Kristie R. Blevins and Kevin I. Minor

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Challenging Disparities Within the Changing Social Context

The American capital punishment process has been challenged on many grounds, though few cases make it to the U.S. Supreme Court. Prior to the 1970s, the court considered challenges based on issues such as the constitutionally of particular methods of execution ( In re Kemmler , 1890; Malloy v. South Carolina , 1915; Wilkerson v. Utah , 1879), public versus private executions ( Rooney v. North Dakota , 1905), legal representation of indigent defendants ( Powell v. Alabama , 1932), failed execution attempts ( Francis v. Resweber , 1947), and exclusion of potential jurors ( Witherspoon v. Illinois , 1968). The overt issues of dis- parities and possible discrimination based on race or other individual characteristics of the defendant and/or the victim were not directly addressed by the court during this era. But inconsistencies in capital sentencing began to draw the attention of legal advocates and reformers.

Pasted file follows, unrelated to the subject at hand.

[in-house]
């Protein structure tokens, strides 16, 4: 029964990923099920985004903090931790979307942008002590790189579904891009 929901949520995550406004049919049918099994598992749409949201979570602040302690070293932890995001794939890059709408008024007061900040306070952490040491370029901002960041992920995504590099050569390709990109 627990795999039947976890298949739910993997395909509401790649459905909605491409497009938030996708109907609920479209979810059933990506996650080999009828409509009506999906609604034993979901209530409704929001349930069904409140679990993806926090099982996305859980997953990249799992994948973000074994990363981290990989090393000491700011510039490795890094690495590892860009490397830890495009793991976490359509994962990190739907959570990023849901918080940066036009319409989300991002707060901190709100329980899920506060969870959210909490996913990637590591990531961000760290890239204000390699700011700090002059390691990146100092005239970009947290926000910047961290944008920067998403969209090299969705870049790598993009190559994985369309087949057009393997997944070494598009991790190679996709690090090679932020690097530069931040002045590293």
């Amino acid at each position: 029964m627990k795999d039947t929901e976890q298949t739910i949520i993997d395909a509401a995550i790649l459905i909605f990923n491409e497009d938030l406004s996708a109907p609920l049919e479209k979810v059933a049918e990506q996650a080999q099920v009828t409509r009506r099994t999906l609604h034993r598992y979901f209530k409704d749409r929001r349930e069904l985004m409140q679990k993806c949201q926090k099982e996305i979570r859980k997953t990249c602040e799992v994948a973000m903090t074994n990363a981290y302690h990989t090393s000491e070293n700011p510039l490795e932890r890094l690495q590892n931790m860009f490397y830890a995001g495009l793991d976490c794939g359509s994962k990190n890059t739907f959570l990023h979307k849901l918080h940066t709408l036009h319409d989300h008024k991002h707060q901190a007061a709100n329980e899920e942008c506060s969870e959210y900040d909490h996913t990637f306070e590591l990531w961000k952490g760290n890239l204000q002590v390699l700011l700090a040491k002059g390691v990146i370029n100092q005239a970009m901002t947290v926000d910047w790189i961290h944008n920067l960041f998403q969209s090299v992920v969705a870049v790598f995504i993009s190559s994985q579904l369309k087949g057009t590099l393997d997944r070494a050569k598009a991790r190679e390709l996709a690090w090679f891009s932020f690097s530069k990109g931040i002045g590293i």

Perceptible changes in the social context of American culture began to emerge in the wake of World War II. Activists called attention to the fact that African American soldiers had been engaged in a war to secure freedom for the oppressed while they were facing numerous types and sources of oppression themselves. In 1948, President Truman issued Executive Order 9981 to end racial segrega- tion in the armed forces and mandate equal opportunities and treatment of military personnel regard- less of race, religion, or national origin. Four years later, members of the Supreme Court agreed to hear fi ve school desegregation cases simultaneously, as Brown v. Board of Education (1954), and eventually ruled that racially segregated schools were unequal and inferior for African American children and were therefore in violation of the Equal Protection Clause of the Fourteenth Amendment. These events accentuated the degree of existing racial prejudice and created conditions that fostered collective efforts to garner equal rights—all of the privileges and immunities guaranteed in the constitution— for all citizens. These cooperative endeavors, as part of the civil rights movement, gained momentum throughout the 1950s, peaked in the late 1960s, and advanced equality for many matters. For example, President Johnson signed the Civil Rights Act of 1964. This decree was intended to provide equal access to public places, employment, and schools, and it prohibited discrimination based on race, reli- gion, sex, or national origin. The law made racial segregation unlawful and was later expanded with explicit statements to provide equality for housing and voting policies as well. The unrest and acts of violence brought about by civil rights antagonists should not be overlooked, but, ultimately, egalitari- anism triumphed, at least as written in law and policy. But would this new equality actually come to fruition in the real world? Would everyone have similar opportunities to achieve the American dream? And, when society was wronged, would punishments for those wrongs be consistent based on charac- teristics of the crimes rather than attributes of the individuals responsible? Would the ultimate punish- ment be meted out in a more consistent manner? Answers to these questions would certainly require time and a review of evidence, but it was the ideal time for reformers to call attention to, challenge, and provide suggestions to improve systemic fl aws—including shortcomings of the capital punishment system—that perpetuated disparities and discrimination based on race.